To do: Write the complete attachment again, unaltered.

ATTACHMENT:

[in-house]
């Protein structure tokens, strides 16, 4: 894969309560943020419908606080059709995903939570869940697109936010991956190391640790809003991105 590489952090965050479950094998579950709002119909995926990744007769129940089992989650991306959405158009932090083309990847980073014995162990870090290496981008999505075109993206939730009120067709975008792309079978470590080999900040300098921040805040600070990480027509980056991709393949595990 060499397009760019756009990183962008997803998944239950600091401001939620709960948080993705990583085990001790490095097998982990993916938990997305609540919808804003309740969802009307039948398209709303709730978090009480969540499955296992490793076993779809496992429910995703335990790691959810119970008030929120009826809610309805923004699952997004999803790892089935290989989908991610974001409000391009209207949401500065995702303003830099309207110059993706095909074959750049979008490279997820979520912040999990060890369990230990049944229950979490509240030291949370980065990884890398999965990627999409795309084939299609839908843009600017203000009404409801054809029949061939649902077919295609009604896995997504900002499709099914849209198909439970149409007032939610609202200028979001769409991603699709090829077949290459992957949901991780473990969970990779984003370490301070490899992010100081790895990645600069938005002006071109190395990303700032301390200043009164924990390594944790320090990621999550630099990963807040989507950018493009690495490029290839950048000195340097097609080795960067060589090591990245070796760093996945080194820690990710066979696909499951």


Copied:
[in-house]
């Protein structure tokens, strides 16, 4: 894969309560943020419908606080059709995903939570869940697109936010991956190391640790809003991105 590489952090965050479950094998579950709002119909995926990744007769129940089992989650991306959405158009932090083309990847980073014995162990870090290496981008999505075109993206939730009120067709975008792309079978470590080999900040300098921040805040600070990480027509980056991709393949595990 060499397009760019756009990183962008997803998944239950600091401001939620709960948080993705990583085990001790490095097998982990993916938990997305609540919808804003309740969802009307039948398209709303709730978090009480969540499955296992490793076993779809496992429910995703335990790691959810119970008030929120009826809610309805923004699952997004999803790892089935290989989908991610974001409000391009209207949401500065995702303003830099309207110059993706095909074959750049979008490279997820979520912040999990060890369990230990049944229950979490509240030291949370980065990884890398999965990627999409795309084939299609839908843009600017203000009404409801054809029949061939649902077919295609009604896995997504900002499709099914849209198909439970149409007032939610609202200028979001769409991603699709090829077949290459992957949901991780473990969970990779984003370490301070490899992010100081790895990645600069938005002006071109190395990303700032301390200043009164924990390594944790320090990621999550630099990963807040989507950018493009690495490029290839950048000195340097097609080795960067060589090591990245070796760093996945080194820690990710066979696909499951």